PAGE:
Coping with COVID-19: 3 Legal Remedies for Contractual Liability Risks
March 10, 2020
By Gavin Giles, QC, Partner at McInnes Cooper,
Hilary Gilroy, Lawyer at McInnes Cooper
The global COVID-19 (a.k.a. Coronavirus or SARS-CoV-2) outbreak has implications for many commercial relationships, its evolving nature and potential scale creating anxiety and uncertainty as to its precise impact in virtually every sector. One uncertainty causing anxiety to run especially high: the liability risk of a commercial party’s inability to fulfil its contractual obligations because of COVID-19. And this risk is (like COVID-19) non-discriminatory. Service providers (such as construction contractors and financial services) might be unable to deliver contracted services at all, or within agreed terms, because their employees (or possibly those of their customers) are ill or quarantined. Manufacturers and processors (both of traditional goods and of crops and foodstuffs, such as licensed cannabis producers and fish and seafood processors) also face reduced access to raw material or heightened regulatory restrictions and resulting production delays and slow-downs. Here are three legal remedies that could offer relief to commercial parties coping with the impact of the COVID-19 outbreak on their ability to fulfil their contractual obligations.
1. Force Majeure
Force Majeure clauses are commonly included in commercial contracts, particularly in certain sectors, such as energy and natural resources. A party can rely on a Force Majeure clause when performance of contractual obligations is interrupted because of an unforeseeable event that is beyond the control of any contracting party. Depending on how the clause is written, Force Majeure could allow for suspension, delay or termination of contractual obligations for the duration of the event causing the interruption.
The effect of a contractual Force Majeure clause in any COVID-19 situation depends on a careful consideration of its specific wording. The clause may include such events as public health emergencies, pandemics, epidemics, quarantines or related governmental actions as potential triggers. If so, the COVID-19 outbreak, to the extent it affects contractual production and delivery, might be covered by such a clause. However, courts have required that the triggering event for a Force Majeure be a supervening event that is beyond the control of either party, that makes performance of the contract impossible, and that is unexpected and beyond reasonable human foresight and skill. The fact the COVID-19 outbreak is already known thus means there could be legal risks to reliance on a Force Majeure clause. Now is the time for commercial parties to review their contracts both for the presence of Force Majeure clauses and for their specific wording.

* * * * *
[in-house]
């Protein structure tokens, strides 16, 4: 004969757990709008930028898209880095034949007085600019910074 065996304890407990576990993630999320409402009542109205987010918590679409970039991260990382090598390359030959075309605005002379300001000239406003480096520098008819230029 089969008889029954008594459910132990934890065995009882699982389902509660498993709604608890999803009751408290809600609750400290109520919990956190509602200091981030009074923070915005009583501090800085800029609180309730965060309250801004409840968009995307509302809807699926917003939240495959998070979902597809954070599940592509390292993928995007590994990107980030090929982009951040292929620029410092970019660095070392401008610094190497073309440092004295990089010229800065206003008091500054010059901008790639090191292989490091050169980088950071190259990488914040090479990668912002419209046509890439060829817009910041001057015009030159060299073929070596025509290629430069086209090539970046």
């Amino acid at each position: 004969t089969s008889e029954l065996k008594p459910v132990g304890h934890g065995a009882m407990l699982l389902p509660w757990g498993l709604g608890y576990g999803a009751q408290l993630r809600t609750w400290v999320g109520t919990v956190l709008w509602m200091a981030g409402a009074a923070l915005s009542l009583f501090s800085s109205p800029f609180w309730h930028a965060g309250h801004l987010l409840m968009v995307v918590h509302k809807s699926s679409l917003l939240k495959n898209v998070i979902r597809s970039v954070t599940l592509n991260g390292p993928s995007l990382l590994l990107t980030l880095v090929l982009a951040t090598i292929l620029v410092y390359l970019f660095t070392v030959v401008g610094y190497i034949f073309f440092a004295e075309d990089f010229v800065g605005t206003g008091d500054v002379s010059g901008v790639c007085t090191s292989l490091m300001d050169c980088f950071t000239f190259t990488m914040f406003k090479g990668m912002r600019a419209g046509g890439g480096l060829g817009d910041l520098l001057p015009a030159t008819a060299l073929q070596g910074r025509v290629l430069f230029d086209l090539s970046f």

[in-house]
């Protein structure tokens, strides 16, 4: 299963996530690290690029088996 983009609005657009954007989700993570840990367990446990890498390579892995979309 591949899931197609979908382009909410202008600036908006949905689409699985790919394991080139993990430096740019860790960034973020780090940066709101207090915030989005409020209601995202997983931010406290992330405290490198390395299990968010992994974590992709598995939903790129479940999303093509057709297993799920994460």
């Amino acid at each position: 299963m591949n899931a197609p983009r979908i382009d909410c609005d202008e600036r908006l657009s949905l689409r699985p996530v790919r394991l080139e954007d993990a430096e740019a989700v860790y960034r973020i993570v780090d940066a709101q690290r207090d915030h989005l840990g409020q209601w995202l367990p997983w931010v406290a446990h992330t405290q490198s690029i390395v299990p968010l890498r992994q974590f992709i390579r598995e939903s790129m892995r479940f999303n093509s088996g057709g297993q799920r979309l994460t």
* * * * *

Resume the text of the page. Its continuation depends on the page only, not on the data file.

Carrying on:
Apart from Force Majeure, commercial entities that find their production and delivery capabilities negatively affected by COVID-19 might alternatively be able to rely on the common law excuse of frustration. Frustration allows a party to set aside a contract where some event – such as COVID-19 – causes the contract to become something radically different from that which the parties intended when they made it. Such an event must truly be supervening in nature, and result in a fundamental change in circumstances that renders further performance of the contract either impossible or so radically different from that intended that the contract can be said to no longer exist or be binding.
Although COVID-19 has the potential to constitute a supervening event, only in very narrow circumstances would it alter the purpose of the contract so fundamentally that frustration could apply. In addition, a party could not successfully use the frustration excuse if there were some alternative way, such as outsourcing production and delivery, to achieve the initial intention behind the contract.
Related to frustration, a party can invoke the common law excuse of impossibility if performance becomes objectively impossible because of a supervening event that is beyond the control of either contracting party. That said, courts have frequently noted hardship, inconvenience, material loss or that the work has become more onerous than originally expected aren’t enough to escape liability, although there has been some recognition it’s enough if the affected contracting party can show the impracticality of contractual performance relates to extreme and unreasonable difficulty, expense or loss.
Impossibility of performance is likely the most favorable option for parties that become unable to perform their contractual obligations because of the COVID-19 outbreak, particularly those that cannot rely on a Force Majeure clause, or if the outbreak remains a consistent and foreseeable event. Although a triggering event is necessary to use the impossibility doctrine, unlike Force Majeure and frustration it does not require that the event be unforeseeable.
Please contact your McInnes Cooper lawyer or any member of our Litigation & Dispute Resolution Team @ McInnes Cooper to discuss this topic or any other legal issue.
McInnes Cooper has prepared this document for information only; it is not intended to be legal advice. You should consult McInnes Cooper about your unique circumstances before acting on this information. McInnes Cooper excludes all liability for anything contained in this document and any use you make of it.
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